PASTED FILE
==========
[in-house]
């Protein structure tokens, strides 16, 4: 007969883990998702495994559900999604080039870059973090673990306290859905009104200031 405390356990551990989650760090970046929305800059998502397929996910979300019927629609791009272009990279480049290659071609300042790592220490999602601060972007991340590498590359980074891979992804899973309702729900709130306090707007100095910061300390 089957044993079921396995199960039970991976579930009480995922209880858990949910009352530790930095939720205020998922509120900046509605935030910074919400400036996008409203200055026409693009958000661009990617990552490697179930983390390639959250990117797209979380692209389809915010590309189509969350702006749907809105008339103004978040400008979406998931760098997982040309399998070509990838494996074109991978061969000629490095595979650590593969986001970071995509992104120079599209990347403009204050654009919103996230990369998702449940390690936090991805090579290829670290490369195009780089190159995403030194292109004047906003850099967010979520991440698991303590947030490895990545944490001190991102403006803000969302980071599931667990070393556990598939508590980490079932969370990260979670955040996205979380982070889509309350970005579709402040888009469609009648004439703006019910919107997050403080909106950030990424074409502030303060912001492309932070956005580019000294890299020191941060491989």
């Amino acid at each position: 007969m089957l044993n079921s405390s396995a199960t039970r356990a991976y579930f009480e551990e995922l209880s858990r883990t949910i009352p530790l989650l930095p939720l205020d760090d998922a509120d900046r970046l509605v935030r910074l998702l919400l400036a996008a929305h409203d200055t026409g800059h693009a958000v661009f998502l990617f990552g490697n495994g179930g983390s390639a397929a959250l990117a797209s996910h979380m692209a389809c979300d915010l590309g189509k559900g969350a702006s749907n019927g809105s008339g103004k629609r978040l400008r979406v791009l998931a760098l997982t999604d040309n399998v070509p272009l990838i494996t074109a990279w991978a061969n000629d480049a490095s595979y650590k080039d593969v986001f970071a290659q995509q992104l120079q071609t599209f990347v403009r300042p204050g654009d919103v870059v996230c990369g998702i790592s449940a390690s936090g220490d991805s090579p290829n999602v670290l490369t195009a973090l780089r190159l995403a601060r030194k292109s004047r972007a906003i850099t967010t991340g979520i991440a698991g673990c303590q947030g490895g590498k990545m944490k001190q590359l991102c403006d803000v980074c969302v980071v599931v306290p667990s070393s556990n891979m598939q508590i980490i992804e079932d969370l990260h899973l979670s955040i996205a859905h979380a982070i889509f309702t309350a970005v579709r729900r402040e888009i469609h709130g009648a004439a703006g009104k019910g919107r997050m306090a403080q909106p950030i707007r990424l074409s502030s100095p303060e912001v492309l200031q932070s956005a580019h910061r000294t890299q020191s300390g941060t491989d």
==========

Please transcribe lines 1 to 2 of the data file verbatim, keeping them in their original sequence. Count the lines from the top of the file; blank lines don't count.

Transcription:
[in-house]
């Protein structure tokens, strides 16, 4: 007969883990998702495994559900999604080039870059973090673990306290859905009104200031 405390356990551990989650760090970046929305800059998502397929996910979300019927629609791009272009990279480049290659071609300042790592220490999602601060972007991340590498590359980074891979992804899973309702729900709130306090707007100095910061300390 089957044993079921396995199960039970991976579930009480995922209880858990949910009352530790930095939720205020998922509120900046509605935030910074919400400036996008409203200055026409693009958000661009990617990552490697179930983390390639959250990117797209979380692209389809915010590309189509969350702006749907809105008339103004978040400008979406998931760098997982040309399998070509990838494996074109991978061969000629490095595979650590593969986001970071995509992104120079599209990347403009204050654009919103996230990369998702449940390690936090991805090579290829670290490369195009780089190159995403030194292109004047906003850099967010979520991440698991303590947030490895990545944490001190991102403006803000969302980071599931667990070393556990598939508590980490079932969370990260979670955040996205979380982070889509309350970005579709402040888009469609009648004439703006019910919107997050403080909106950030990424074409502030303060912001492309932070956005580019000294890299020191941060491989």